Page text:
Through the convert’s unique undertaking, we learn about “the absolute foundation of Judaism” in its natural state—our binary commitment to both nation and religion.  Furthermore, the non-negotiability of his path tells us not only about the process of conversion specifically but also about the makeup of Judaism generally—a composite of berit Avot andberit Sinai together, inextricably fused into a single vision.

 

Joining the Nation

 

            Expanding upon R. Soloveitchik’s themes, mori ve-rabbi R. Aharon Lichtenstein highlights the actual content of the conversion process, as recorded by the Rambam, which includes a peculiar conversation:

 

How do they accept righteous converts?  When [a gentile] comes to convert and they inspect his background and do not find an ulterior motive, they say to him:  “What have you seen that you have come to convert?  Do you not know that the Jews in the present era are afflicted and crushed and subjugated and strained, and suffering comes upon them?” If he answers, “I know and I am not worthy,” they accept him immediately.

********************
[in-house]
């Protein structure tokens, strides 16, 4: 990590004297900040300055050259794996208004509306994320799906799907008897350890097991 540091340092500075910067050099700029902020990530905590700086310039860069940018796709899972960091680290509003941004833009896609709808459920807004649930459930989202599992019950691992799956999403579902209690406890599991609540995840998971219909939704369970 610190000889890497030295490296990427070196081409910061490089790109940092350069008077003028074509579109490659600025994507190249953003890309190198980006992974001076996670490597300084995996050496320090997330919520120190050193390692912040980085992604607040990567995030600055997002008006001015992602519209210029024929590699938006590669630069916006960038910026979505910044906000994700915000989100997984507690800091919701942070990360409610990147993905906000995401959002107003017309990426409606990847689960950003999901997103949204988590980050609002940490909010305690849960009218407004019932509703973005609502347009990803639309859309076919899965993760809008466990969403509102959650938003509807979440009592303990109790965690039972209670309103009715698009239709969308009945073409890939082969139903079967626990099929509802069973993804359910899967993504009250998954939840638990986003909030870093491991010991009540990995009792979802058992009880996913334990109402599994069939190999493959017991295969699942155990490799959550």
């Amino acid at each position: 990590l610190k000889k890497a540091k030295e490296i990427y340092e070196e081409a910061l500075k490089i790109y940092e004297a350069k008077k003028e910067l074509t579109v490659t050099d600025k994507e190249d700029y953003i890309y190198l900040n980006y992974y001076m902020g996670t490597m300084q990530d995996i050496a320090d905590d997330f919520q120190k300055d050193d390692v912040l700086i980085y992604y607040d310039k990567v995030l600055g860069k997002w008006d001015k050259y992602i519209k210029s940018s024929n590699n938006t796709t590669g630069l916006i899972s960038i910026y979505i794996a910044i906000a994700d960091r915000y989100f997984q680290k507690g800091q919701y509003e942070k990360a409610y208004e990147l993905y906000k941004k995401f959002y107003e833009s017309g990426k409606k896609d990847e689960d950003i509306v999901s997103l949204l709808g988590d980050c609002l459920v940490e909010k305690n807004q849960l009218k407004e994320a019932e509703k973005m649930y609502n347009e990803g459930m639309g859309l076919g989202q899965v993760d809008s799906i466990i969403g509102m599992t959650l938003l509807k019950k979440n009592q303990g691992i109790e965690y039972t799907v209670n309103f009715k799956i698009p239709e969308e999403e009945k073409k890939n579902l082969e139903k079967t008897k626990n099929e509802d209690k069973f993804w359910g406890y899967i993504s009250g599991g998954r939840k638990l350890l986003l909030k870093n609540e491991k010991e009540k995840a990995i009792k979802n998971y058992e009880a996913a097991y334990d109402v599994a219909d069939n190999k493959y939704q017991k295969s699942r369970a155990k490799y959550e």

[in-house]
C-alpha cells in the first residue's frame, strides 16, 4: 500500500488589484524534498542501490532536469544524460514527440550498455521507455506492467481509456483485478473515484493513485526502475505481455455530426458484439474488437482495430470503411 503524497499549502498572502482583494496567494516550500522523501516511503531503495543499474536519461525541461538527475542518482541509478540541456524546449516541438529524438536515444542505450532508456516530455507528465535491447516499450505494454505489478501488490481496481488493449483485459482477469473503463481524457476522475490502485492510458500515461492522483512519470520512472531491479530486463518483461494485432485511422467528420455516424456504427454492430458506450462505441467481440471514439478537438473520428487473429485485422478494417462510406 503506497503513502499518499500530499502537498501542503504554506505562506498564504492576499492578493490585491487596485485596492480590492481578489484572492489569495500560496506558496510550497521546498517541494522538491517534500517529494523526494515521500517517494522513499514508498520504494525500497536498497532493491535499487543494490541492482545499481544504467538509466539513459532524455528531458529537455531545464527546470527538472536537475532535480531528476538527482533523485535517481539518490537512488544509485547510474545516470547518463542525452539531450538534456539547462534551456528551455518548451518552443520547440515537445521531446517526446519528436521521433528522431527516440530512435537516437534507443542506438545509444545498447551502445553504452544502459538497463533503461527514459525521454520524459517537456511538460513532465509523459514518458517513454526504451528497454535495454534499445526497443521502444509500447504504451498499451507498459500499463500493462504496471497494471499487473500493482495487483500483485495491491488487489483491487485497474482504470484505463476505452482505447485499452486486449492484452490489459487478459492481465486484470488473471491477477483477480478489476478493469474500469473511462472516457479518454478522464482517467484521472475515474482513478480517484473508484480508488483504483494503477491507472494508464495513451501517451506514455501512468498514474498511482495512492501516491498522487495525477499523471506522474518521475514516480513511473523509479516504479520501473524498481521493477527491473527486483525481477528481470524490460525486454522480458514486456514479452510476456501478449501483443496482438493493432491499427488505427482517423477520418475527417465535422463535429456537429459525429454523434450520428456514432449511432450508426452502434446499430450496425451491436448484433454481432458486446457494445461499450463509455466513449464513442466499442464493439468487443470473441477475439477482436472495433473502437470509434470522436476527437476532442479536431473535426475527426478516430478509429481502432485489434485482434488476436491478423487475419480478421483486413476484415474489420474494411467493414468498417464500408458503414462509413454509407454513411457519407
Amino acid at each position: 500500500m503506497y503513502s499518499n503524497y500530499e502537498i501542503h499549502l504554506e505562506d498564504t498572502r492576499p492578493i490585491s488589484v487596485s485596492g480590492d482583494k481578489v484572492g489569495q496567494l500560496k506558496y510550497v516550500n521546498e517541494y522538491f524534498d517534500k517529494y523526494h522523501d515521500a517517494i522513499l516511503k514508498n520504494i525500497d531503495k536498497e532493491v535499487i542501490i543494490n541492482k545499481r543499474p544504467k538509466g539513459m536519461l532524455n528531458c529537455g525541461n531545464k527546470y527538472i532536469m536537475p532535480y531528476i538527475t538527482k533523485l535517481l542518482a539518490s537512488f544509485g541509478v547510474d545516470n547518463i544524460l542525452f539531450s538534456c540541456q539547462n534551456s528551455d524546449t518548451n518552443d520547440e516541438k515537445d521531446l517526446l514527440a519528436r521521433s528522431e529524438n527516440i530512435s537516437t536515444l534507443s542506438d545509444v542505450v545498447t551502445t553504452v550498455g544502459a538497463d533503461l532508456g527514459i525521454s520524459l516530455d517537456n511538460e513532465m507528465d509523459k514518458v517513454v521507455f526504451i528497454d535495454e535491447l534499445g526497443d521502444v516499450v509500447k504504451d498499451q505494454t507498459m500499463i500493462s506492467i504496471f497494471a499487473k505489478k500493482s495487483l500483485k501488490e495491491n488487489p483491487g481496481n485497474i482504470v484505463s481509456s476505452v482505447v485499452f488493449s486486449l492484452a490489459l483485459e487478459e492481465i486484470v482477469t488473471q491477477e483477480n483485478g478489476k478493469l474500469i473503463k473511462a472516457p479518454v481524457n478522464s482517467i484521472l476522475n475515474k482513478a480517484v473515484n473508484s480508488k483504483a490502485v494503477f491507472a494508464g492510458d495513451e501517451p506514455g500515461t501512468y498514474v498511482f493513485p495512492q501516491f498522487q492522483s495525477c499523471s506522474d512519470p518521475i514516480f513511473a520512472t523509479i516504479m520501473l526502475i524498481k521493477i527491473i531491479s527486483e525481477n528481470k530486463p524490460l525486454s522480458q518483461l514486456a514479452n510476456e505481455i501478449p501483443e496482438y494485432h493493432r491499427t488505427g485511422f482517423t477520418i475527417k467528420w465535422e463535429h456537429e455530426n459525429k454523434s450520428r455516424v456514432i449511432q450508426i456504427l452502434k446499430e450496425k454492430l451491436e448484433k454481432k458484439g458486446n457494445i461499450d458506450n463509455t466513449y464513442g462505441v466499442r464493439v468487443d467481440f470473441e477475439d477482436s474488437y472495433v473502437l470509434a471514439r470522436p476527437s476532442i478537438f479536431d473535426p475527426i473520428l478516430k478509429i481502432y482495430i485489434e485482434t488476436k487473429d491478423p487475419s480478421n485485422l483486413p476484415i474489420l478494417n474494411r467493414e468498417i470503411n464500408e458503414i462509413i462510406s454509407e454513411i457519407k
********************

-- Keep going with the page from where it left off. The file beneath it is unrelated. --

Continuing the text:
We inform him of the fundamentals of the faith…  (Hilkhot Issurei Bi’a 14:1-2)

 

Between gauging the prospective convert’s sincerity and communicating the essentials of Judaism, the judges pause to ask him about his willingness to participate in the Jewish people’s historical experience.  While the Rambam is less explicit about the convert’s active participation in the rest of the process, here the Rambam puts words in his mouth—“I know, and I am not worthy.”  According to R. Lichtenstein, this conversation “is not solely an inquest into the motivation for conversion.  The declaration by the bet din is a stage in the fulfillment of gerut per se and relates to the commitment implicit in it” (“Conversion: Birth and Judgment,” Leaves of Faith:  The World of Jewish Living, 195).[2]  The convert must express a genuine willingness—more, a desire—to participate fully in Jewish destiny, its rises and its falls.  When he recognizes Jewish suffering as a unique privilege that he absurdly yearns for, his transformation can proceed.

 

            The Rambam gives further expression to Jewish destiny and the convert’s integration into it at a later point in the conversion process.  In the context of teaching the prospective convert the nuts and bolts of halakhic Judaism, the Gemara specifies: